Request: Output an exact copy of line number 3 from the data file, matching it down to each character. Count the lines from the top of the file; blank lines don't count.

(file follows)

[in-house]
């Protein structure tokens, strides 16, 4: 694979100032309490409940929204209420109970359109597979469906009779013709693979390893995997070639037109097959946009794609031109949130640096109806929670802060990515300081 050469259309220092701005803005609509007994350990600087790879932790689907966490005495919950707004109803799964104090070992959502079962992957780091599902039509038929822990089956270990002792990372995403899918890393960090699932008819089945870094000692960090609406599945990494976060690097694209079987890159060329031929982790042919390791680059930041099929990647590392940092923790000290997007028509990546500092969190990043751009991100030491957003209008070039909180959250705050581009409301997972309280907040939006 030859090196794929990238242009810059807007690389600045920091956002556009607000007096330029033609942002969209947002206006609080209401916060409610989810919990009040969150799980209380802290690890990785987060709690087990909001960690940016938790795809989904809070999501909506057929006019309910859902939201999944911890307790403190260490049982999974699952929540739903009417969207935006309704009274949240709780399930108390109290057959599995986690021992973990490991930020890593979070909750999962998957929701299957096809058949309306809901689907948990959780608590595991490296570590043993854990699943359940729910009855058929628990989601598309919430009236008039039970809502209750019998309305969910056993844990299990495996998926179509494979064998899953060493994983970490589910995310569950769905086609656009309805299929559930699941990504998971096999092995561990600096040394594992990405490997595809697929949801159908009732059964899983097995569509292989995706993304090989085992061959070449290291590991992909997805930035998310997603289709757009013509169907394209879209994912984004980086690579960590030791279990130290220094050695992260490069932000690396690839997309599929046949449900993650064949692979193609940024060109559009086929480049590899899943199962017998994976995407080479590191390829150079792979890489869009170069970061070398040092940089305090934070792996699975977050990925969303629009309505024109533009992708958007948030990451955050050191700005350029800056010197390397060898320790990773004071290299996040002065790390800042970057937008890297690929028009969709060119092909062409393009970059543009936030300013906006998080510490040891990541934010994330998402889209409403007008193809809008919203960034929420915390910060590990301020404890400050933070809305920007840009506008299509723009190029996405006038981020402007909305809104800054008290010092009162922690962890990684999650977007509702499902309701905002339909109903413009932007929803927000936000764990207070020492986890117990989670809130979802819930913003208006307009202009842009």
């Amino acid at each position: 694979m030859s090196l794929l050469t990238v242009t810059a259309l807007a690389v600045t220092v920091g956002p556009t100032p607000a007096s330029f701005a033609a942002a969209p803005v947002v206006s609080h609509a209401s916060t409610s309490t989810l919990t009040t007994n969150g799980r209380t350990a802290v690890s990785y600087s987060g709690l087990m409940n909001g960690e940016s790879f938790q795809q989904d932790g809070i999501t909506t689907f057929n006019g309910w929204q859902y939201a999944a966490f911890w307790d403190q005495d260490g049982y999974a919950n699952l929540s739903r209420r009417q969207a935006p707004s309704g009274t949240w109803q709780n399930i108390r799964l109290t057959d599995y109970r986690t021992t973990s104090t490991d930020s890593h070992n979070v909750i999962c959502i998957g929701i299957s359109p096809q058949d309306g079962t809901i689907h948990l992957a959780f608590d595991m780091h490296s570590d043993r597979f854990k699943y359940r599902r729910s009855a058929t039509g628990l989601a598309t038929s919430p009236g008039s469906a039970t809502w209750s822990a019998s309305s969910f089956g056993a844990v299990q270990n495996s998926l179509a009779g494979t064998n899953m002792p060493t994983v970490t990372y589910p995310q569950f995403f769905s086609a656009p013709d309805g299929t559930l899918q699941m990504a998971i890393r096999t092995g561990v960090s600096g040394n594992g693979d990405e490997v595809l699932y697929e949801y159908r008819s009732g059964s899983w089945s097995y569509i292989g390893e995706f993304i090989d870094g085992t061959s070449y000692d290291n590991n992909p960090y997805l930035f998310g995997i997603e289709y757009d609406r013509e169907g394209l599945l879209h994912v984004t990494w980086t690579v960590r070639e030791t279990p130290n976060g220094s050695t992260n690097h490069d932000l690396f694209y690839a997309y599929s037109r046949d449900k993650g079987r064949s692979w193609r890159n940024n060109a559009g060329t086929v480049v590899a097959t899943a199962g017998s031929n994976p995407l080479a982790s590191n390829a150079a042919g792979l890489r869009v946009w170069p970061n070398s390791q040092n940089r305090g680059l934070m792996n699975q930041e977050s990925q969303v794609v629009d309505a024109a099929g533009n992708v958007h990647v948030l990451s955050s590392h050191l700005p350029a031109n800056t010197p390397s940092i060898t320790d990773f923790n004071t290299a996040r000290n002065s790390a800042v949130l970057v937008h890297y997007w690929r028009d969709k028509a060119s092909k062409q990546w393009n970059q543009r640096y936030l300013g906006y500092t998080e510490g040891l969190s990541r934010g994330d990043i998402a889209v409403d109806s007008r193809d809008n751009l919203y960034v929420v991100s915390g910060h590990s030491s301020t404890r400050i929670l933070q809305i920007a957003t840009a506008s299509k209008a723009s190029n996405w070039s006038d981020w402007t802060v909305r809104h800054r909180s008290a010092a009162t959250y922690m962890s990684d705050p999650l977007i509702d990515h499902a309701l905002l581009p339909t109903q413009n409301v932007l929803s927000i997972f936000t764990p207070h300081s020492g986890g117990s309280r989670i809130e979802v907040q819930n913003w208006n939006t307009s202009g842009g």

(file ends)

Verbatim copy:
């Amino acid at each position: 694979m030859s090196l794929l050469t990238v242009t810059a259309l807007a690389v600045t220092v920091g956002p556009t100032p607000a007096s330029f701005a033609a942002a969209p803005v947002v206006s609080h609509a209401s916060t409610s309490t989810l919990t009040t007994n969150g799980r209380t350990a802290v690890s990785y600087s987060g709690l087990m409940n909001g960690e940016s790879f938790q795809q989904d932790g809070i999501t909506t689907f057929n006019g309910w929204q859902y939201a999944a966490f911890w307790d403190q005495d260490g049982y999974a919950n699952l929540s739903r209420r009417q969207a935006p707004s309704g009274t949240w109803q709780n399930i108390r799964l109290t057959d599995y109970r986690t021992t973990s104090t490991d930020s890593h070992n979070v909750i999962c959502i998957g929701i299957s359109p096809q058949d309306g079962t809901i689907h948990l992957a959780f608590d595991m780091h490296s570590d043993r597979f854990k699943y359940r599902r729910s009855a058929t039509g628990l989601a598309t038929s919430p009236g008039s469906a039970t809502w209750s822990a019998s309305s969910f089956g056993a844990v299990q270990n495996s998926l179509a009779g494979t064998n899953m002792p060493t994983v970490t990372y589910p995310q569950f995403f769905s086609a656009p013709d309805g299929t559930l899918q699941m990504a998971i890393r096999t092995g561990v960090s600096g040394n594992g693979d990405e490997v595809l699932y697929e949801y159908r008819s009732g059964s899983w089945s097995y569509i292989g390893e995706f993304i090989d870094g085992t061959s070449y000692d290291n590991n992909p960090y997805l930035f998310g995997i997603e289709y757009d609406r013509e169907g394209l599945l879209h994912v984004t990494w980086t690579v960590r070639e030791t279990p130290n976060g220094s050695t992260n690097h490069d932000l690396f694209y690839a997309y599929s037109r046949d449900k993650g079987r064949s692979w193609r890159n940024n060109a559009g060329t086929v480049v590899a097959t899943a199962g017998s031929n994976p995407l080479a982790s590191n390829a150079a042919g792979l890489r869009v946009w170069p970061n070398s390791q040092n940089r305090g680059l934070m792996n699975q930041e977050s990925q969303v794609v629009d309505a024109a099929g533009n992708v958007h990647v948030l990451s955050s590392h050191l700005p350029a031109n800056t010197p390397s940092i060898t320790d990773f923790n004071t290299a996040r000290n002065s790390a800042v949130l970057v937008h890297y997007w690929r028009d969709k028509a060119s092909k062409q990546w393009n970059q543009r640096y936030l300013g906006y500092t998080e510490g040891l969190s990541r934010g994330d990043i998402a889209v409403d109806s007008r193809d809008n751009l919203y960034v929420v991100s915390g910060h590990s030491s301020t404890r400050i929670l933070q809305i920007a957003t840009a506008s299509k209008a723009s190029n996405w070039s006038d981020w402007t802060v909305r809104h800054r909180s008290a010092a009162t959250y922690m962890s990684d705050p999650l977007i509702d990515h499902a309701l905002l581009p339909t109903q413009n409301v932007l929803s927000i997972f936000t764990p207070h300081s020492g986890g117990s309280r989670i809130e979802v907040q819930n913003w208006n939006t307009s202009g842009g």